Updated June 25, 2019 by Geoff Curran & Jeff Barnett
When you are thinking about how to put your hard-earned dollars to work, it’s important to consider every avenue for tax-advantaged savings. Backdoor Roth IRA contributions are great tools for high earners to take advantage of Roth IRAs even after passing the income limits for standard contributions, and the steps for making backdoor Roth IRA contributions are pretty simple. However, the documentation and tax forms for the process can be confusing, and you may run into trouble when it comes time to report everything to Uncle Sam. Whether you work with a professional tax preparer, use tax software such as TurboTax or complete your taxes by hand, understanding the mechanics of the money movements can help ensure you file your taxes correctly.
Let’s walk through each step in the backdoor Roth IRA process to illustrate the moving parts. You got here by making too much money to deduct Traditional IRA contributions or to contribute to a Roth IRA normally. However, there is no income limit on converting a Traditional IRA to a Roth IRA, which is the crux of the backdoor Roth IRA.
Step one of the Backdoor Roth IRA is making a non-deductible contribution to your Traditional IRA. It’s your responsibility to report the non-deductible contribution to your Traditional IRA at tax time on IRS form 8606, Nondeductible IRAs. Form 8606 helps track your basis and avoid paying additional tax on your non-deductible contribution as you convert the balance to a Roth IRA.
The second step after making your non-deductible Traditional IRA contribution is converting your Traditional IRA balance to a Roth IRA. You will owe tax on any earnings in the Traditional IRA before converting, but from that point on, those dollars are now Roth IRA assets and aren’t subject to future tax. Use Form 8606 for calculating the taxable amount from the conversion if you had any earnings in the Traditional IRA.
Around tax-time, you’ll receive a 1099-R from your custodian showing the distribution from your Traditional IRA that was converted to your Roth IRA the previous year. Later in the year you’ll also receive an information reporting Form 5498 that shows the contribution you made to the Traditional IRA and the amount that was converted to Roth. We recommend keeping Form 5498 for your records, but you don’t need to report Form 5498 in your tax filing.
Now that we have walked through the steps, let’s look at an example of how to report a backdoor Roth IRA contribution. Tom, a 35-year-old physician in the Pacific Northwest and diehard Seahawks fan, is working on his Married Filing Jointly tax return after making a $6,000 non-deductible Traditional IRA contribution last year that he converted to his Roth IRA. Tom didn’t have any other Traditional IRA assets aside from his non-deductible contribution in 2018, and he didn’t have any earnings in his Roth IRA conversion. Part 1 of Tom’s Form 8606 is filled out below.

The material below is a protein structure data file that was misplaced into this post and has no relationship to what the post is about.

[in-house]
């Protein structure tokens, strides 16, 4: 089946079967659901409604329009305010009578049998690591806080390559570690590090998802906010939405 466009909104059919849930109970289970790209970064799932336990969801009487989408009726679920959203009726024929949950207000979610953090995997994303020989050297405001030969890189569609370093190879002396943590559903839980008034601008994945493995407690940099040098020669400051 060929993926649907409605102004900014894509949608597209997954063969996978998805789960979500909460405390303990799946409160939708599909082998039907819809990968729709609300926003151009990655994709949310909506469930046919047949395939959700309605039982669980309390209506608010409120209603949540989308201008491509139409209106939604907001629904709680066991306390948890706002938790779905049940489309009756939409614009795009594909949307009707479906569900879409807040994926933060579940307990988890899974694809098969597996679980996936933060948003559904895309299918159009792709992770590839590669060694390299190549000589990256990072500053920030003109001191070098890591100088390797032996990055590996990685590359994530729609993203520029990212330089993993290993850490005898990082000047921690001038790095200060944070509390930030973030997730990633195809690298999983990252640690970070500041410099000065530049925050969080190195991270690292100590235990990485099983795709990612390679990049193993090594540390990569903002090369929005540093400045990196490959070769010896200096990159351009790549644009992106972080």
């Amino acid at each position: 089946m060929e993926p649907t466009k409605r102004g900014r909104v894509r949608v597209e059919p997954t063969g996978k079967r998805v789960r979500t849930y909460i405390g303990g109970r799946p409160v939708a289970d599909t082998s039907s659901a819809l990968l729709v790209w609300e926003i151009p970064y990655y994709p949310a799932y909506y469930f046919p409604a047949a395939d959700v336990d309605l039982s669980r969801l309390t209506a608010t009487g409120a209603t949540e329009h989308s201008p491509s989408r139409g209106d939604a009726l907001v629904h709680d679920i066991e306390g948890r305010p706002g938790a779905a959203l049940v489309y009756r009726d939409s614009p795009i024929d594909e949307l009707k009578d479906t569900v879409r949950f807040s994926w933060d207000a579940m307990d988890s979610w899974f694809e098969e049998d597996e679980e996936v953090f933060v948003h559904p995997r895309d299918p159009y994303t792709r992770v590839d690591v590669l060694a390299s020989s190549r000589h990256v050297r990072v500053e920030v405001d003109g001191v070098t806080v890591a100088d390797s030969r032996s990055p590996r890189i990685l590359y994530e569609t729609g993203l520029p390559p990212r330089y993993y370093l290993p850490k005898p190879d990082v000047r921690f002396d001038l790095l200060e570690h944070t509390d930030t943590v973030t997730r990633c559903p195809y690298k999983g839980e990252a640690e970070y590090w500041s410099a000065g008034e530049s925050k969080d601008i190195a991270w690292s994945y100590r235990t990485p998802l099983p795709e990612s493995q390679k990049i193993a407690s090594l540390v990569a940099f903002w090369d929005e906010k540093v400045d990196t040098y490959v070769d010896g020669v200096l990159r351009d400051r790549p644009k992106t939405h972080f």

Next let’s look at Part 2 of Tom’s Form 8606, where the conversion portion is reported. If line 18 is 0, as it is in this example, none of the conversion ends up being taxable.
Note: Our example uses the increased 2019 IRA contribution limit ($6,000 for individuals under age 50) on the 2018 tax year forms. The 2019 tax year forms won’t become available until January 2020.
Tom won’t end up owing any taxes on his Backdoor Roth IRA, and his correct reporting of the contribution and conversion will avoid running afoul of the IRS. However, tax forms and reporting can be a daunting challenge. If stressors like tax law changes, new forms and confusion around the whole process keep you from sleeping soundly, reach out to a Merriman advisor to discuss whether a backdoor Roth IRA makes sense for you. You might even have other options available for tax-advantaged savings that you haven’t considered. Check out Mega Backdoor Roth Explained to see how you might be able to do a backdoor Roth in your employer 401(k) plan. We love navigating complex issues like these and giving guidance to elevate your finances.
Internal Revenue Service. (2018, November 1). About Form 5498, IRA Contribution Information (Info Copy Only). Retrieved from https://www.irs.gov/forms-pubs/about-form-5498
Internal Revenue Service. (2019, February 27). About Form 8606, Nondeductible IRAs. Retrieved from https://www.irs.gov/forms-pubs/about-form-8606
Internal Revenue Service. (2019, April 18). About Form 1099-R, Distributions From Pensions, Annuities, Retirement or Profit-Sharing Plans, IRAs, Insurance Contracts, etc.. Retrieved from https://www.irs.gov/forms-pubs/about-form-1099-r
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Geoff has always enjoyed talking with people about finance, learning about their investments, financial strategy, and business sense. His interest only deepened with time, and what began as a hobby has now become a life-long passion, with an unparalleled passion for continuing education that makes him an expert in many subjects from traditional taxes and investments to business succession planning and executive compensation negotiations.
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